Ghent, Belgium

Like a land suspended in time, the city of Ghent is a virtual trip down the memory lane. With elaborate cathedrals, chiming church bells and a castle in the middle of the city center, the city is a cozy European paradise that has surprisingly eluded lists of Europe’s tourist hotspots. Boasting some of Belgium’s best architectural endowments, Ghent is one of Belgium’s most underrated destinations.

The Gravensteen is perhaps Ghent’s defining feature. A medieval castle that looms over the city’s landscape with authority, it is a 12th century marvel that is open to visitors looking to experience a little slice of royalty. The castle’s name literally translates to “Castle of the Count”, referring to Count Philip of Alsace who commissioned its build. To add a gritty angle to your castle adventure, there’s also a museum offering an insight into the methods and devices of torture that were historically used in Ghent. Not for everyone, but it makes for an entertaining dose of reality.

The memorable canal-side pathways are one of Ghent’s most beautiful treasures. Cherished by locals, the paths are decorated by beautifully preserved buildings from the medieval times. During the day the pathways come alive with the colors of local city life. At night, the path gets illuminated by their shining façades, like an immaculately finished oil-painting.

But for many, the main draw to Ghent is St. Bavo’s masterpiece, The Adoration of the Mystic Lamb. Created in the 15th century, this stunning altarpiece is considered a masterpiece of Northern European art’s and a treasure.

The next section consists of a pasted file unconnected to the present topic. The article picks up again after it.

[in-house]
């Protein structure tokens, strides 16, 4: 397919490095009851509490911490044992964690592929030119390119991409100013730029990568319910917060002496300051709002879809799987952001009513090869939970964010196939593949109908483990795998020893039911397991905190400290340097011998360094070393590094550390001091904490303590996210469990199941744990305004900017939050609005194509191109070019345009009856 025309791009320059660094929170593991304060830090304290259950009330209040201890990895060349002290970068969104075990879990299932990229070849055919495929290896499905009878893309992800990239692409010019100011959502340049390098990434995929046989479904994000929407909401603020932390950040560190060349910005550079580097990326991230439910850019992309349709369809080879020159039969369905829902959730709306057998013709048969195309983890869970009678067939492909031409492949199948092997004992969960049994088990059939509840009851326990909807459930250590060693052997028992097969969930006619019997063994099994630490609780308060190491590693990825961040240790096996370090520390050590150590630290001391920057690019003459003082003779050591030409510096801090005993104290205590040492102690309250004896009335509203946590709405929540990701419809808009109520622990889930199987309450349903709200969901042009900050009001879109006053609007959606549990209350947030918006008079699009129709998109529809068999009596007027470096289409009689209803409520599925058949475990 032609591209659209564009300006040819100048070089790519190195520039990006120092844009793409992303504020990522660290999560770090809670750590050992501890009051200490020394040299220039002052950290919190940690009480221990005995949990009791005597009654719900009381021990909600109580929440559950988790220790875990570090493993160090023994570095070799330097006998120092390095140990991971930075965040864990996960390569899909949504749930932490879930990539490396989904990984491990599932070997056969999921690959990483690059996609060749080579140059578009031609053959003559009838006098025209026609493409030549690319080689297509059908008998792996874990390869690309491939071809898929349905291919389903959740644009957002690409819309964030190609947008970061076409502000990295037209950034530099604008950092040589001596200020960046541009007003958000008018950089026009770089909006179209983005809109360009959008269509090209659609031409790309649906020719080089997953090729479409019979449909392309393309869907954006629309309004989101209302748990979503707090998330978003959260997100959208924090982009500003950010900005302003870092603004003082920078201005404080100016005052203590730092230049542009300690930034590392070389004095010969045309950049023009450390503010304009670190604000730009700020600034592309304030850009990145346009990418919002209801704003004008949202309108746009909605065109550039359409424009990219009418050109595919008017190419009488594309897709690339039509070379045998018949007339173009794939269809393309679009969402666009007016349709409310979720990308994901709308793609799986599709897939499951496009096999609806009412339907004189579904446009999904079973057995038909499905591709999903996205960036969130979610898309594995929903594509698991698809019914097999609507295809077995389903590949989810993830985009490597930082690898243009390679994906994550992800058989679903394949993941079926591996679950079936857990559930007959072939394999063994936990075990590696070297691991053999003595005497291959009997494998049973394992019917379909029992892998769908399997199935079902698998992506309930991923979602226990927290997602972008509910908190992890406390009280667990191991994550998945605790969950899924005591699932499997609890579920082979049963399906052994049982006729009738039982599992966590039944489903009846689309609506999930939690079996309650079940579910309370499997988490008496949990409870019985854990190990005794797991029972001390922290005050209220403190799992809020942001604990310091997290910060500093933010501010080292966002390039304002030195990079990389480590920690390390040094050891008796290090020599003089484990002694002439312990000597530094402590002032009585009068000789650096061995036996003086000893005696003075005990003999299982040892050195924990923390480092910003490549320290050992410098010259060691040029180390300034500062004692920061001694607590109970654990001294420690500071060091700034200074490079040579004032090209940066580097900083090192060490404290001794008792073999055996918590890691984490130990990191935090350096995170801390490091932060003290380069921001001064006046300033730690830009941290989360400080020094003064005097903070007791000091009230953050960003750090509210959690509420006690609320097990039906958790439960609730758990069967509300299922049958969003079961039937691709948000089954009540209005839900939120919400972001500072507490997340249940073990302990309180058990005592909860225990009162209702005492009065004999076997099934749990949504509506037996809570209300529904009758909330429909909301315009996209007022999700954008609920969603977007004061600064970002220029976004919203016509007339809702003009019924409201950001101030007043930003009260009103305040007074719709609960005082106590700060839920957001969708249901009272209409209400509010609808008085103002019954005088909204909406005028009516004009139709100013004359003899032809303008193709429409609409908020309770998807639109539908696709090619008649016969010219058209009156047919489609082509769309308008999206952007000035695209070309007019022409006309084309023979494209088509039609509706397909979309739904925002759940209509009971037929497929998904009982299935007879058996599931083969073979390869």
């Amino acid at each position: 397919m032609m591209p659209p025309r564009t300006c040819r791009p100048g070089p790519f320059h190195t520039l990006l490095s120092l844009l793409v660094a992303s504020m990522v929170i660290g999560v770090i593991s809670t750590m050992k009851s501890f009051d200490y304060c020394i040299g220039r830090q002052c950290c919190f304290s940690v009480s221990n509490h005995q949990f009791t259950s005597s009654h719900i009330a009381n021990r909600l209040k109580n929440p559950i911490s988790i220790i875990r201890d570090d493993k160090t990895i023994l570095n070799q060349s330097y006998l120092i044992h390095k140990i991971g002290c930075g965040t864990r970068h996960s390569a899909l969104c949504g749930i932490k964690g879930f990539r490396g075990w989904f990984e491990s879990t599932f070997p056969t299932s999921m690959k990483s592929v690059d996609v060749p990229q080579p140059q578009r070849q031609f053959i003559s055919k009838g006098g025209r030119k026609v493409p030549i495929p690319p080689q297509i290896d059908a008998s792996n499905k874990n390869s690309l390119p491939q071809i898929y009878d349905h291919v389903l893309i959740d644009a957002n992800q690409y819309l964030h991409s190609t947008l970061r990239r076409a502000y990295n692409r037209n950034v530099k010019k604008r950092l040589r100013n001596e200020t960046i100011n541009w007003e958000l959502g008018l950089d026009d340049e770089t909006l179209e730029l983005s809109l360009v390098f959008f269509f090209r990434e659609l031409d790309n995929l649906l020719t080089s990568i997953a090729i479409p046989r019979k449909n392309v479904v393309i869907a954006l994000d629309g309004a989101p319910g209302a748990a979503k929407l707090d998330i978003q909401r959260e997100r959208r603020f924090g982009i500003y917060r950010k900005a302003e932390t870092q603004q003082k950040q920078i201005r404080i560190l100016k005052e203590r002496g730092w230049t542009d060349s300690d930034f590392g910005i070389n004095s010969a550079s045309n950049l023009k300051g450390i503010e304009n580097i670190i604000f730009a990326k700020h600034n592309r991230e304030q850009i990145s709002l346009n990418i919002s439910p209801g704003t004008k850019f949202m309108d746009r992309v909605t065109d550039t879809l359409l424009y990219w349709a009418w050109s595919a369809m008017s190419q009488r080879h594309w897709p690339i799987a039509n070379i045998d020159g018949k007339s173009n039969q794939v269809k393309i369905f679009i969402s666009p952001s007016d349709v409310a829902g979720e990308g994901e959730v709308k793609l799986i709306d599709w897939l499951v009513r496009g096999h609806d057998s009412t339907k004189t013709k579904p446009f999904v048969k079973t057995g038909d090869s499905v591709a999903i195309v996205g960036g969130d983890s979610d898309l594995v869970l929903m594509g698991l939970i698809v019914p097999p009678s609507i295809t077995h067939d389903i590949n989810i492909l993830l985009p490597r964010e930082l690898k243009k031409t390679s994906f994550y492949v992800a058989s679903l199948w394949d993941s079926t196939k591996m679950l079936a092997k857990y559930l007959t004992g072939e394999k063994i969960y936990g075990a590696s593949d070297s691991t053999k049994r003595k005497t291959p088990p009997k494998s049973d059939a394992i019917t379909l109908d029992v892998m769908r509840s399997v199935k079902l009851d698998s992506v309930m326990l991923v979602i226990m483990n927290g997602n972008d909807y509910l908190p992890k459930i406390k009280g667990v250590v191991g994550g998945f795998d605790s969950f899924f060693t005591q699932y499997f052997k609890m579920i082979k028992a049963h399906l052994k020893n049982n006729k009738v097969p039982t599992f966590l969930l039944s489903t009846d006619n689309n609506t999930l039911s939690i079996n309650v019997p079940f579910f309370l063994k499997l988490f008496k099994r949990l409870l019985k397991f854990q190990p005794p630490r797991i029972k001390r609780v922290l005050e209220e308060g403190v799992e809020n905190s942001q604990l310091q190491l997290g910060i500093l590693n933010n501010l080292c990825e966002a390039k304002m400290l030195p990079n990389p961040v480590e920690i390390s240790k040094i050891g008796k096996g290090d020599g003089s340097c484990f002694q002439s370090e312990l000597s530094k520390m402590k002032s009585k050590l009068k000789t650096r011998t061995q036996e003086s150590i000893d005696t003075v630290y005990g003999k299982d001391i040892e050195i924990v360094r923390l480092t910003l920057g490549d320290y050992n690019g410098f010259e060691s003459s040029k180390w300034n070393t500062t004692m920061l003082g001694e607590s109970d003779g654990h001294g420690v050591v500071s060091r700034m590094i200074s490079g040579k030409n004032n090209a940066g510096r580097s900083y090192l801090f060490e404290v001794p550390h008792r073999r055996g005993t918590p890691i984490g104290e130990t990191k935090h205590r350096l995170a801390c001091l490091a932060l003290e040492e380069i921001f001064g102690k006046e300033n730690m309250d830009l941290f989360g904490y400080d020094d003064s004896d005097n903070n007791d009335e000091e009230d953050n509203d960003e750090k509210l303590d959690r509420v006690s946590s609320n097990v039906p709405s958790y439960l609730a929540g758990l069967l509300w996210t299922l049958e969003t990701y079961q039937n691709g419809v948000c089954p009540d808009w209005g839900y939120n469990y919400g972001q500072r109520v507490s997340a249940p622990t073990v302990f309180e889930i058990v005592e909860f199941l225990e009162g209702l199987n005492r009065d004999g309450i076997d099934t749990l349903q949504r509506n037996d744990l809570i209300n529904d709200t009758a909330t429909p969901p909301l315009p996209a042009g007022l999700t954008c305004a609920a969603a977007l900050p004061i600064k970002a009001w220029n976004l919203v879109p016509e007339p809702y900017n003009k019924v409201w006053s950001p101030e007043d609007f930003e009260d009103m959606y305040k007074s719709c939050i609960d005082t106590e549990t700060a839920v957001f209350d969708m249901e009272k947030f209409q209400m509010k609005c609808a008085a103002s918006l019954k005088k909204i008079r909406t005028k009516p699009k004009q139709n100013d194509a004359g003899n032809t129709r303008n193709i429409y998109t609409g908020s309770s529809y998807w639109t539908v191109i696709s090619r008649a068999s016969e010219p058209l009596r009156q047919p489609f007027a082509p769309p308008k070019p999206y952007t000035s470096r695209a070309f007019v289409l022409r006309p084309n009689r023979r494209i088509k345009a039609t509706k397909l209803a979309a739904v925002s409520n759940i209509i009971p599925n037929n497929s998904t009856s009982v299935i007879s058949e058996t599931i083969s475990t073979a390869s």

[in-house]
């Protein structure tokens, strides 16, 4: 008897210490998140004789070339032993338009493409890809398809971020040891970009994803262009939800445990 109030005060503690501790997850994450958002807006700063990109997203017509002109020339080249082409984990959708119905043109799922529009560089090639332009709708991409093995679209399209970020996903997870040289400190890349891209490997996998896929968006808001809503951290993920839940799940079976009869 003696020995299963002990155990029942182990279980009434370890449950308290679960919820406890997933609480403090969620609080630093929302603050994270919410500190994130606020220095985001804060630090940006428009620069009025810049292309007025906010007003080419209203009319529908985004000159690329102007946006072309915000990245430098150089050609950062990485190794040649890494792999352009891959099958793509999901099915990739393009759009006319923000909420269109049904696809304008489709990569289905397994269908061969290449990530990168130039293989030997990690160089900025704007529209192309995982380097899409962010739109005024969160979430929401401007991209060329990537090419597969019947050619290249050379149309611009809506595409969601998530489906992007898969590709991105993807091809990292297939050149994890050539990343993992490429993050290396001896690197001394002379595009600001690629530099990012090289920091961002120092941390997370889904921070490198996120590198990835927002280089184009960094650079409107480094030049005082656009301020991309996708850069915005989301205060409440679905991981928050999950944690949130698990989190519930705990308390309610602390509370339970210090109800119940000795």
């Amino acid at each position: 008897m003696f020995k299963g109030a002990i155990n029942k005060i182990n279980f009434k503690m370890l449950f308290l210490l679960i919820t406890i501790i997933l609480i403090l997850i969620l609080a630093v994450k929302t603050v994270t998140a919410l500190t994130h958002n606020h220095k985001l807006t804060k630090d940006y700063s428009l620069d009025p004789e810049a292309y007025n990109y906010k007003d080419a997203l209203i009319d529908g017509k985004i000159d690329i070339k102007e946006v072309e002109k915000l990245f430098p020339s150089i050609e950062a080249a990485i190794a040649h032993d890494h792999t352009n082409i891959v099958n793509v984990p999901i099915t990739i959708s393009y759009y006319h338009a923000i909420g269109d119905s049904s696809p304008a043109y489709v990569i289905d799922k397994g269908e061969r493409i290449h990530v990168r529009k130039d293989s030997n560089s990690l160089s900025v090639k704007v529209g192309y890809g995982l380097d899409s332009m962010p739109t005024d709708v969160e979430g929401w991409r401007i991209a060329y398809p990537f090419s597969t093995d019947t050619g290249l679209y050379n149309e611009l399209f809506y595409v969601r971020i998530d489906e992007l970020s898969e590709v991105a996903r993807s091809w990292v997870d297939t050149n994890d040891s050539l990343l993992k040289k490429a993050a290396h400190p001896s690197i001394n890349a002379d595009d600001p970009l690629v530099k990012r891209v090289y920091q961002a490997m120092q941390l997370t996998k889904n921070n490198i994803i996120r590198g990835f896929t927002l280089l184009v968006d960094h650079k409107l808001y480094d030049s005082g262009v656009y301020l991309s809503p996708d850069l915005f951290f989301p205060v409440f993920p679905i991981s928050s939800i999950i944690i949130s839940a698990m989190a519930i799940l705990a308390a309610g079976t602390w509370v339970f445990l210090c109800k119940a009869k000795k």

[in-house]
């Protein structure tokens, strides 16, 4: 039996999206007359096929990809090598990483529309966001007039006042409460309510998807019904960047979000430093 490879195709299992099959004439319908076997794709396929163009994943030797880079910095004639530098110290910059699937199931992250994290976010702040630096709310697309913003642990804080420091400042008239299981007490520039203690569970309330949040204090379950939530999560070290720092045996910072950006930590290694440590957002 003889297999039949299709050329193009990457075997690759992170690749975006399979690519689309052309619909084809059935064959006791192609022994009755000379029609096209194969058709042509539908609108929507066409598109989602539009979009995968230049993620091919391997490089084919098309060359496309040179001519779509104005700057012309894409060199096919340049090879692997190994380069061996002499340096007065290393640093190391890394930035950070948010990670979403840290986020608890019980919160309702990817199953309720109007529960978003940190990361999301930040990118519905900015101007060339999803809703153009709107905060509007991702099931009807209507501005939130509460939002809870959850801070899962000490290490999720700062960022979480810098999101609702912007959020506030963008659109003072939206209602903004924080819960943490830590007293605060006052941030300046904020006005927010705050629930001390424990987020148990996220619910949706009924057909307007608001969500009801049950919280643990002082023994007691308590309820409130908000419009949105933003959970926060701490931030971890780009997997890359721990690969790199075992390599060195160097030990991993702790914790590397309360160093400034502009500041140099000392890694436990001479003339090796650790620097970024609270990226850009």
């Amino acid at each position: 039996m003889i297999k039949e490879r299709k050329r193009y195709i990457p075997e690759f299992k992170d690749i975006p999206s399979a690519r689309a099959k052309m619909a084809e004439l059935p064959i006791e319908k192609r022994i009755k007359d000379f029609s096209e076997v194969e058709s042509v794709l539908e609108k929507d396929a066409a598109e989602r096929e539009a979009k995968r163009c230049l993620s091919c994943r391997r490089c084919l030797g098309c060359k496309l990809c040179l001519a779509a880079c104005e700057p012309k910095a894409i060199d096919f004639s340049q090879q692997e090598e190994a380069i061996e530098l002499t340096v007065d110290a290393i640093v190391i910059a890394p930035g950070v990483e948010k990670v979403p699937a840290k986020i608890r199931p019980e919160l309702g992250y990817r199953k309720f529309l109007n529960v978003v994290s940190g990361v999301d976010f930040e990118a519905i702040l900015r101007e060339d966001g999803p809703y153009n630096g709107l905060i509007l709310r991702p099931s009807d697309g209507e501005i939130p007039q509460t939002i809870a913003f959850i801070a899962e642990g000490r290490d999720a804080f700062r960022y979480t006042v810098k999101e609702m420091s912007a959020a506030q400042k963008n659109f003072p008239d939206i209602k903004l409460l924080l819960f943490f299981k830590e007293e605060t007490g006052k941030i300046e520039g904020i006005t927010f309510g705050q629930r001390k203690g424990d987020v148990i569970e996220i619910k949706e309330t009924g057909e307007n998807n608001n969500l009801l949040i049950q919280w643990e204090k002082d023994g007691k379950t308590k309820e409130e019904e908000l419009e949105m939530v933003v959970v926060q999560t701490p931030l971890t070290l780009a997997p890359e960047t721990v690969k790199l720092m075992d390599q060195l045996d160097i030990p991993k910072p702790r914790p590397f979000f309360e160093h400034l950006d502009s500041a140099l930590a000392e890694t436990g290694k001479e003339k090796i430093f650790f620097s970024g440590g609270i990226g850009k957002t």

Even all the medieval indulgences, Ghent’s modern day realism perfectly punctuate all the historical wealth where all the extravagance is confined to. From humble local shops to street stalls selling pouches of Ghentse neuzen – a local dessert specialty, Ghent isn’t wallowing in the past. The museums dedicated to history are complemented by those dedicated to contemporary design and industry. Some of the trendiest bars in town are housed in buildings that are generations old.

There’s pride in Ghent, but there’s also rebellion. Even historically, Ghent’s track record is that of dissent. The people of Ghent were labelled noose bearers after they were punished for their failed uprising against the Spanish King Charles V in the 16th century.  To humiliate the dissenters, Charles ordered them to walk around town in their underclothes and ropes around their necks – hence the term noose-bearer.

Even with all the makings of a classic European destination, the word on Ghent hasn’t quite hit the newsstands. Enjoy the short queues and the thin crowds before the secret is spilled on one of Belgium’s most beautiful destinations.